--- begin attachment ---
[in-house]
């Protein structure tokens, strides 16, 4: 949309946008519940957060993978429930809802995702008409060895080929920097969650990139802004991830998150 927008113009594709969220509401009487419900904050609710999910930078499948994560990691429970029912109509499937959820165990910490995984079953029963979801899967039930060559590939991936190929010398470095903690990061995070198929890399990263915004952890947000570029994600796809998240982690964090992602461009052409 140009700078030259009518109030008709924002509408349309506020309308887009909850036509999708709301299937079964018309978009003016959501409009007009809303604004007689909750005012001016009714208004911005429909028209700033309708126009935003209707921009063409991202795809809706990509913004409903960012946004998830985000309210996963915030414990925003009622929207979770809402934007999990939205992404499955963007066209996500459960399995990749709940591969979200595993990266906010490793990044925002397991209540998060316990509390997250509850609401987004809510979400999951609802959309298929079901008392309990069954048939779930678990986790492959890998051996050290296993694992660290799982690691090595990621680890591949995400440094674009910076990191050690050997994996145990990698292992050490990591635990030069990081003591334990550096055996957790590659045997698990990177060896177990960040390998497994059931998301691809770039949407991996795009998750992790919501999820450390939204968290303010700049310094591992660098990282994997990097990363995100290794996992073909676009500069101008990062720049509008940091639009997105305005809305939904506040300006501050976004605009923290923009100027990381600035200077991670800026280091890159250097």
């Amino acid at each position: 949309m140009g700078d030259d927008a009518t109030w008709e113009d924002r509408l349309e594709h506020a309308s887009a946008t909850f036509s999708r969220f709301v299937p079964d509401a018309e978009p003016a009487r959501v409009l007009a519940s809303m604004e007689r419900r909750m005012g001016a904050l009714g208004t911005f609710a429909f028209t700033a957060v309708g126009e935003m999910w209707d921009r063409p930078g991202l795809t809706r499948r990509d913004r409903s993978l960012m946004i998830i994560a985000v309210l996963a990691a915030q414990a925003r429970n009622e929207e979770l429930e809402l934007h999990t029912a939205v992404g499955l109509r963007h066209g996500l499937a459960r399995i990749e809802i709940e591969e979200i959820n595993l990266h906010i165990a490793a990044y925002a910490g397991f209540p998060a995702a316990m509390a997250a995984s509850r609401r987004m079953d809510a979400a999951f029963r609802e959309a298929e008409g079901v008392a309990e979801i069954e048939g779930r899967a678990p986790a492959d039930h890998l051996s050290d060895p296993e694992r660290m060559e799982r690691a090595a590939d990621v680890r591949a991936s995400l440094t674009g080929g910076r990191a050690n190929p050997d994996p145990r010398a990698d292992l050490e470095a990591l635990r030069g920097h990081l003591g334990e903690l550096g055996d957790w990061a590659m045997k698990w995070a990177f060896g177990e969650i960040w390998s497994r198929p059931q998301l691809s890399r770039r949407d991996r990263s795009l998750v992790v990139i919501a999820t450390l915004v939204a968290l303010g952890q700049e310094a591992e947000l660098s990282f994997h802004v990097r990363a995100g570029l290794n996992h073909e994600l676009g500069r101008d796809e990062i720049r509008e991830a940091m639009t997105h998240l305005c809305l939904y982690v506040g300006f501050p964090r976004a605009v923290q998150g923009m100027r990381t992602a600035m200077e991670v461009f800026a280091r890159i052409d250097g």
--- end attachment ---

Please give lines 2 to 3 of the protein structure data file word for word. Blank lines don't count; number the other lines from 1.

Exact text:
């Protein structure tokens, strides 16, 4: 949309946008519940957060993978429930809802995702008409060895080929920097969650990139802004991830998150 927008113009594709969220509401009487419900904050609710999910930078499948994560990691429970029912109509499937959820165990910490995984079953029963979801899967039930060559590939991936190929010398470095903690990061995070198929890399990263915004952890947000570029994600796809998240982690964090992602461009052409 140009700078030259009518109030008709924002509408349309506020309308887009909850036509999708709301299937079964018309978009003016959501409009007009809303604004007689909750005012001016009714208004911005429909028209700033309708126009935003209707921009063409991202795809809706990509913004409903960012946004998830985000309210996963915030414990925003009622929207979770809402934007999990939205992404499955963007066209996500459960399995990749709940591969979200595993990266906010490793990044925002397991209540998060316990509390997250509850609401987004809510979400999951609802959309298929079901008392309990069954048939779930678990986790492959890998051996050290296993694992660290799982690691090595990621680890591949995400440094674009910076990191050690050997994996145990990698292992050490990591635990030069990081003591334990550096055996957790590659045997698990990177060896177990960040390998497994059931998301691809770039949407991996795009998750992790919501999820450390939204968290303010700049310094591992660098990282994997990097990363995100290794996992073909676009500069101008990062720049509008940091639009997105305005809305939904506040300006501050976004605009923290923009100027990381600035200077991670800026280091890159250097």
């Amino acid at each position: 949309m140009g700078d030259d927008a009518t109030w008709e113009d924002r509408l349309e594709h506020a309308s887009a946008t909850f036509s999708r969220f709301v299937p079964d509401a018309e978009p003016a009487r959501v409009l007009a519940s809303m604004e007689r419900r909750m005012g001016a904050l009714g208004t911005f609710a429909f028209t700033a957060v309708g126009e935003m999910w209707d921009r063409p930078g991202l795809t809706r499948r990509d913004r409903s993978l960012m946004i998830i994560a985000v309210l996963a990691a915030q414990a925003r429970n009622e929207e979770l429930e809402l934007h999990t029912a939205v992404g499955l109509r963007h066209g996500l499937a459960r399995i990749e809802i709940e591969e979200i959820n595993l990266h906010i165990a490793a990044y925002a910490g397991f209540p998060a995702a316990m509390a997250a995984s509850r609401r987004m079953d809510a979400a999951f029963r609802e959309a298929e008409g079901v008392a309990e979801i069954e048939g779930r899967a678990p986790a492959d039930h890998l051996s050290d060895p296993e694992r660290m060559e799982r690691a090595a590939d990621v680890r591949a991936s995400l440094t674009g080929g910076r990191a050690n190929p050997d994996p145990r010398a990698d292992l050490e470095a990591l635990r030069g920097h990081l003591g334990e903690l550096g055996d957790w990061a590659m045997k698990w995070a990177f060896g177990e969650i960040w390998s497994r198929p059931q998301l691809s890399r770039r949407d991996r990263s795009l998750v992790v990139i919501a999820t450390l915004v939204a968290l303010g952890q700049e310094a591992e947000l660098s990282f994997h802004v990097r990363a995100g570029l290794n996992h073909e994600l676009g500069r101008d796809e990062i720049r509008e991830a940091m639009t997105h998240l305005c809305l939904y982690v506040g300006f501050p964090r976004a605009v923290q998150g923009m100027r990381t992602a600035m200077e991670v461009f800026a280091r890159i052409d250097g």